Gina Rinehart’s $6.4 billion Alpha Coal mine project in Queensland’s Galilee Basin could go either way after being recommended for either rejection or conditional approval by the state’s Land and Environment Court.
Handing down its recommendations for the Deputy Premier Jeff Seeney today, which are not yet binding, Queensland’s Land and Environment Court said the project should either be rejected or approved subject to strict water and environmental conditions.
The 149 page court document will now be considered by Seeney who in a statement today welcomed the decision, saying he was pleased “this matter had been finalised.”
He added: “We look forward to working with the project proponents to deliver jobs and economic benefits to Queenslanders,” he said.
The project is already subject to over a 100 pages of both state and federal conditions and today’s ruling is calling for more conditions to be imposed over the project.
“We will closely examine the Land Court decision, in the light of the conditions already placed on the project by both the Queensland Coordinator General and the Commonwealth Government,” Seeney said.
The multi-billion dollar project was challenged in the court after activists and and farmers launched legal action over concerns about the coal mine’s impact on groundwater, climate change and the surrounding environment.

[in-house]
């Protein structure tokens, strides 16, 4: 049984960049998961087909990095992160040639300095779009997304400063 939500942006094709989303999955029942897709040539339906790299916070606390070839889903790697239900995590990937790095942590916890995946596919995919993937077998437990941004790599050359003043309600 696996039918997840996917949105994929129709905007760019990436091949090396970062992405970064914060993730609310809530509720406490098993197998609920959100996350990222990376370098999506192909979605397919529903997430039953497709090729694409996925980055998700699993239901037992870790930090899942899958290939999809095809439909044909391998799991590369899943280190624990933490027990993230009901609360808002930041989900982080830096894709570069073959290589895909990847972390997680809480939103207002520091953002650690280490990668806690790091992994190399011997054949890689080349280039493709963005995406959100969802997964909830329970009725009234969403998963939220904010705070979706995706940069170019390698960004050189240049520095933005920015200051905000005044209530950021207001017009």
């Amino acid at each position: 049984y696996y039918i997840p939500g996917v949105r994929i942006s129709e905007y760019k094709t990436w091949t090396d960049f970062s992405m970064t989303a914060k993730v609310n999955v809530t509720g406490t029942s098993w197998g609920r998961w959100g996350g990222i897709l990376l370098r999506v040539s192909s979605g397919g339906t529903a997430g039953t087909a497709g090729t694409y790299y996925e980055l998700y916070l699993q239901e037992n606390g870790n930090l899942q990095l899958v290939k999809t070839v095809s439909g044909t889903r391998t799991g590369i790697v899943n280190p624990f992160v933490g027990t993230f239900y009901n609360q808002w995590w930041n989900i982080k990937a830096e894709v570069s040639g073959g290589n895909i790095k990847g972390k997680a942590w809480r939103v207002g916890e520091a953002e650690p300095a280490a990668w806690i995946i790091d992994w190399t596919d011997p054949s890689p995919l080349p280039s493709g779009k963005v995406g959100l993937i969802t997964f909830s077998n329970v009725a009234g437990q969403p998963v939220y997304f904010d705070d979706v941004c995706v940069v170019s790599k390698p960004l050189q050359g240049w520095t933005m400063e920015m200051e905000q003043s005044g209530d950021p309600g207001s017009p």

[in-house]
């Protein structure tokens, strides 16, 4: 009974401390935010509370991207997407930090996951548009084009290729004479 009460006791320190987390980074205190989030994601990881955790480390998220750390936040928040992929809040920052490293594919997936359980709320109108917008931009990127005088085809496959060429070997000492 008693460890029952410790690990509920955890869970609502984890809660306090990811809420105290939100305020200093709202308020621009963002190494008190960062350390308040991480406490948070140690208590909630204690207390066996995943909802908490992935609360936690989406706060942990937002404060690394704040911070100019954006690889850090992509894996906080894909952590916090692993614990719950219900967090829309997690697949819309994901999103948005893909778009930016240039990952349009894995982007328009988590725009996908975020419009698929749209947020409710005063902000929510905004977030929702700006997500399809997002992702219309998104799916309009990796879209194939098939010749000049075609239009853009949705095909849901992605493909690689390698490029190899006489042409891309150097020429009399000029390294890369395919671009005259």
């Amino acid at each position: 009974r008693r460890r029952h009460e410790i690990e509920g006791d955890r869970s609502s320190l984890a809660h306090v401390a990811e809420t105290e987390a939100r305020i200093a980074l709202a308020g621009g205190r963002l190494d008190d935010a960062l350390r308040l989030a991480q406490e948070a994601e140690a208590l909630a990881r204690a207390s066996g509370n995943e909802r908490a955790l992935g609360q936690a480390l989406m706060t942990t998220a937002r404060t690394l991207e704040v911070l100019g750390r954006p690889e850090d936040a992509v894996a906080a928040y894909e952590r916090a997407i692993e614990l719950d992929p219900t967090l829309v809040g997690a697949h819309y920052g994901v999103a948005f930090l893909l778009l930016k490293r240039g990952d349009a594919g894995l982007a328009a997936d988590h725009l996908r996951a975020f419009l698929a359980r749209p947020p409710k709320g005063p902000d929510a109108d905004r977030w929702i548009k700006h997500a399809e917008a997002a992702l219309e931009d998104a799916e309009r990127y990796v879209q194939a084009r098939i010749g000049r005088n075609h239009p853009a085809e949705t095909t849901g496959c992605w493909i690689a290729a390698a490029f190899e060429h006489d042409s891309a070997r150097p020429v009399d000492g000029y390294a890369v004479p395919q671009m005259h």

The recommended conditions include groundwater monitoring and water licences.
In a statement GVK Hancock said it welcomed the court’s recommendations that the Environmental Authority and Mining Lease for our Alpha coal project be granted subject to conditions.
“We fully understand the significant benefits our projects will bring to the region and will continue to work with the environmental regulators in relation to these recommendations,” the company said.
The 30 million tonne per annum coal project which is a joint venture between Gina Rinehart’s Hancock prospecting and Indian owned GVK was originally approved by the Federal and State governments in 2012.
Queensland Resources Council Chief Executive Michael Roche said the Land Court challenges dismissed today were instigated by environmental activists.
“Genuine community concerns should and can be given voice at the Environmental Impact Statement stage of a project’s regulatory process, rather than resorting to expensive and long-winded Land Court objections at the end of the process,” he said.
“Lots of objections and no solutions is the mantra of the anti-coal activists who place more value on feeling good about themselves than dealing with real problems in the real world.”
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